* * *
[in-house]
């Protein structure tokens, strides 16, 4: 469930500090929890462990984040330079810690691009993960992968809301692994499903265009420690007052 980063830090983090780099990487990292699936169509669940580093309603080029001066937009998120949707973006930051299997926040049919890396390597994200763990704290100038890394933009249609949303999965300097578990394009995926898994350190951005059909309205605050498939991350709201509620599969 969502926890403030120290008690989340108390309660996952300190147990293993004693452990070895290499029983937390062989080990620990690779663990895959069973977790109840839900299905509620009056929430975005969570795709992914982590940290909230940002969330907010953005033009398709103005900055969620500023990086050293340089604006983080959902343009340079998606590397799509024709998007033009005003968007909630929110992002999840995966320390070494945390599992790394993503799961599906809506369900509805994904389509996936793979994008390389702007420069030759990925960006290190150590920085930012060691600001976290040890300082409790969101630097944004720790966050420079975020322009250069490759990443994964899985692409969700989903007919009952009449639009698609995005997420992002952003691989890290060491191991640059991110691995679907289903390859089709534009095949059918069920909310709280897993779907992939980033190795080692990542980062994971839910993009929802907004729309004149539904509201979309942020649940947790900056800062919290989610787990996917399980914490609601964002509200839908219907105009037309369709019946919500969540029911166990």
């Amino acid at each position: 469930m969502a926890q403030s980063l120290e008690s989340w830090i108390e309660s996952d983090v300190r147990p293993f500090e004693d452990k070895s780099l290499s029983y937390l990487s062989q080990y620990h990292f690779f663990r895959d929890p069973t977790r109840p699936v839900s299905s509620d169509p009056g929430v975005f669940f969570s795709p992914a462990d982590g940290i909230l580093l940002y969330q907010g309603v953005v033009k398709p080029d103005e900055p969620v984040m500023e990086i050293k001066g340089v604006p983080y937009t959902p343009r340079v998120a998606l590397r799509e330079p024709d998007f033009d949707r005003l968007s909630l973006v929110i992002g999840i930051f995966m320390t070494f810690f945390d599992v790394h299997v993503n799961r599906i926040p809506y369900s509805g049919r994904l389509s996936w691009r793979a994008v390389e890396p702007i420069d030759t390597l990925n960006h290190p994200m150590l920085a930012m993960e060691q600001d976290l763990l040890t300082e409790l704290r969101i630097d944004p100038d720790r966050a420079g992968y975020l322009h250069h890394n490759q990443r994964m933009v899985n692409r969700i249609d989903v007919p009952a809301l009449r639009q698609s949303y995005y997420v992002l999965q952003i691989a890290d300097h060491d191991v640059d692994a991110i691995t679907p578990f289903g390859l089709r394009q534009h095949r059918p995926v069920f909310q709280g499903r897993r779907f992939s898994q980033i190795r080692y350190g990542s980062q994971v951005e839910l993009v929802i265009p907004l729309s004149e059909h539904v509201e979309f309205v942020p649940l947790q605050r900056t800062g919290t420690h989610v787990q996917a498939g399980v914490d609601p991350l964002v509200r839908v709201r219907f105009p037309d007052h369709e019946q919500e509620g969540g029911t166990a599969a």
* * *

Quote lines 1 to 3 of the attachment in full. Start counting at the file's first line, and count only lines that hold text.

[in-house]
């Protein structure tokens, strides 16, 4: 469930500090929890462990984040330079810690691009993960992968809301692994499903265009420690007052 980063830090983090780099990487990292699936169509669940580093309603080029001066937009998120949707973006930051299997926040049919890396390597994200763990704290100038890394933009249609949303999965300097578990394009995926898994350190951005059909309205605050498939991350709201509620599969 969502926890403030120290008690989340108390309660996952300190147990293993004693452990070895290499029983937390062989080990620990690779663990895959069973977790109840839900299905509620009056929430975005969570795709992914982590940290909230940002969330907010953005033009398709103005900055969620500023990086050293340089604006983080959902343009340079998606590397799509024709998007033009005003968007909630929110992002999840995966320390070494945390599992790394993503799961599906809506369900509805994904389509996936793979994008390389702007420069030759990925960006290190150590920085930012060691600001976290040890300082409790969101630097944004720790966050420079975020322009250069490759990443994964899985692409969700989903007919009952009449639009698609995005997420992002952003691989890290060491191991640059991110691995679907289903390859089709534009095949059918069920909310709280897993779907992939980033190795080692990542980062994971839910993009929802907004729309004149539904509201979309942020649940947790900056800062919290989610787990996917399980914490609601964002509200839908219907105009037309369709019946919500969540029911166990």
């Amino acid at each position: 469930m969502a926890q403030s980063l120290e008690s989340w830090i108390e309660s996952d983090v300190r147990p293993f500090e004693d452990k070895s780099l290499s029983y937390l990487s062989q080990y620990h990292f690779f663990r895959d929890p069973t977790r109840p699936v839900s299905s509620d169509p009056g929430v975005f669940f969570s795709p992914a462990d982590g940290i909230l580093l940002y969330q907010g309603v953005v033009k398709p080029d103005e900055p969620v984040m500023e990086i050293k001066g340089v604006p983080y937009t959902p343009r340079v998120a998606l590397r799509e330079p024709d998007f033009d949707r005003l968007s909630l973006v929110i992002g999840i930051f995966m320390t070494f810690f945390d599992v790394h299997v993503n799961r599906i926040p809506y369900s509805g049919r994904l389509s996936w691009r793979a994008v390389e890396p702007i420069d030759t390597l990925n960006h290190p994200m150590l920085a930012m993960e060691q600001d976290l763990l040890t300082e409790l704290r969101i630097d944004p100038d720790r966050a420079g992968y975020l322009h250069h890394n490759q990443r994964m933009v899985n692409r969700i249609d989903v007919p009952a809301l009449r639009q698609s949303y995005y997420v992002l999965q952003i691989a890290d300097h060491d191991v640059d692994a991110i691995t679907p578990f289903g390859l089709r394009q534009h095949r059918p995926v069920f909310q709280g499903r897993r779907f992939s898994q980033i190795r080692y350190g990542s980062q994971v951005e839910l993009v929802i265009p907004l729309s004149e059909h539904v509201e979309f309205v942020p649940l947790q605050r900056t800062g919290t420690h989610v787990q996917a498939g399980v914490d609601p991350l964002v509200r839908v709201r219907f105009p037309d007052h369709e019946q919500e509620g969540g029911t166990a599969a």